Phyllis Bennis: The Geneva Convention’s prohibitions against collective punishment, targeting civilians, and disproportionate military force were all violated, as was Geneva’s requirement that Israel provide medical care for the wounded. The use of sometimes-legal white phosphorous and DIME weapons was made illegal under the Convention on Certain Conventional Weapons by Israel’s decision to use them in densely-populated civilian neighbourhoods. Israel’s (and Egypt’s) denial of the Palestinian civilians’ right to flee to find refuge over Gaza’s borders may represent a newly-defined war crime.
TD: How serious are these charges in terms of warranting prosecution?
PB: Israel has been accused of virtually identical war crimes in the past. It should be viewed as a serial offender, which in a criminal justice context means Israel and its officials should not be given the benefit of the doubt regarding benign intent, and perhaps should face being denied access to the instruments of those offences, meaning an arms embargo.
The General Assembly could also request that the International Court of Justice (ICJ) issue an advisory opinion on what actions should be taken against a government, or individuals, who are such serial offenders against war crimes statutes.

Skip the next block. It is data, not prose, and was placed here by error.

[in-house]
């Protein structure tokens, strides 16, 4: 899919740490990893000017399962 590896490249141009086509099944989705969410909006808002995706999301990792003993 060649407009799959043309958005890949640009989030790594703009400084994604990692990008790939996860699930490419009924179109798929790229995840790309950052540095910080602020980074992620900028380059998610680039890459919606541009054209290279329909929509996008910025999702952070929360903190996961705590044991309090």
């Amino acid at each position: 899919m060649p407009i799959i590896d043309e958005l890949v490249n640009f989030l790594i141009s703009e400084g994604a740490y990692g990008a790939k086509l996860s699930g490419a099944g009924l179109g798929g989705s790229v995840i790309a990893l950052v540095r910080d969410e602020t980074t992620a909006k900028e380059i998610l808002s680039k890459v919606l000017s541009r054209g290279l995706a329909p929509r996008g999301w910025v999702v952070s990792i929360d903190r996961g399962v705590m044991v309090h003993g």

TD: What are the alternatives to a war crimes tribunal specifically to try Israel?
PB: There are today far more choices for venue and jurisdiction for imposing legal accountability for war crimes. Despite the limited jurisdiction of the International Criminal Court, for instance, (since Israel is not a signatory and an inevitable U.S. veto makes a Security Council referral to the ICC prosecutor virtually impossible), there is the possibility of challenging the ICC to take jurisdiction based on the rights of Palestinians in Gaza who live under a belligerent occupation and therefore should still have access to the Court.
The General Assembly could empanel its own investigative tribunal (under Article 22 of the Charter) to convene legal, military and human rights experts to investigate the entire range of war crimes allegations made (against both sides) during the Gaza war.